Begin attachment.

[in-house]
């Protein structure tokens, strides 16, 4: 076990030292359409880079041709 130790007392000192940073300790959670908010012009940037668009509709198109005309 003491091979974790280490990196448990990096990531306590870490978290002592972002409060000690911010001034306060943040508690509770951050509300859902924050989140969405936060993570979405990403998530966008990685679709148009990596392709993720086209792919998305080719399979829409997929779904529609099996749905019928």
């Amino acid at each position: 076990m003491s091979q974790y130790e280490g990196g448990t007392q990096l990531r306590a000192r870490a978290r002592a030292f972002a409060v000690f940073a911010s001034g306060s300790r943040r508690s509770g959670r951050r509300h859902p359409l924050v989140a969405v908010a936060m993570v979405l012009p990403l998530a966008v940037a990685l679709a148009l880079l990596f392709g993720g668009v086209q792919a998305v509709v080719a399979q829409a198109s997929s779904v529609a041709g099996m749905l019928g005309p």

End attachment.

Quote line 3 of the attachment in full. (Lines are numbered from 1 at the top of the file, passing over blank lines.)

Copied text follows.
């Amino acid at each position: 076990m003491s091979q974790y130790e280490g990196g448990t007392q990096l990531r306590a000192r870490a978290r002592a030292f972002a409060v000690f940073a911010s001034g306060s300790r943040r508690s509770g959670r951050r509300h859902p359409l924050v989140a969405v908010a936060m993570v979405l012009p990403l998530a966008v940037a990685l679709a148009l880079l990596f392709g993720g668009v086209q792919a998305v509709v080719a399979q829409a198109s997929s779904v529609a041709g099996m749905l019928g005309p």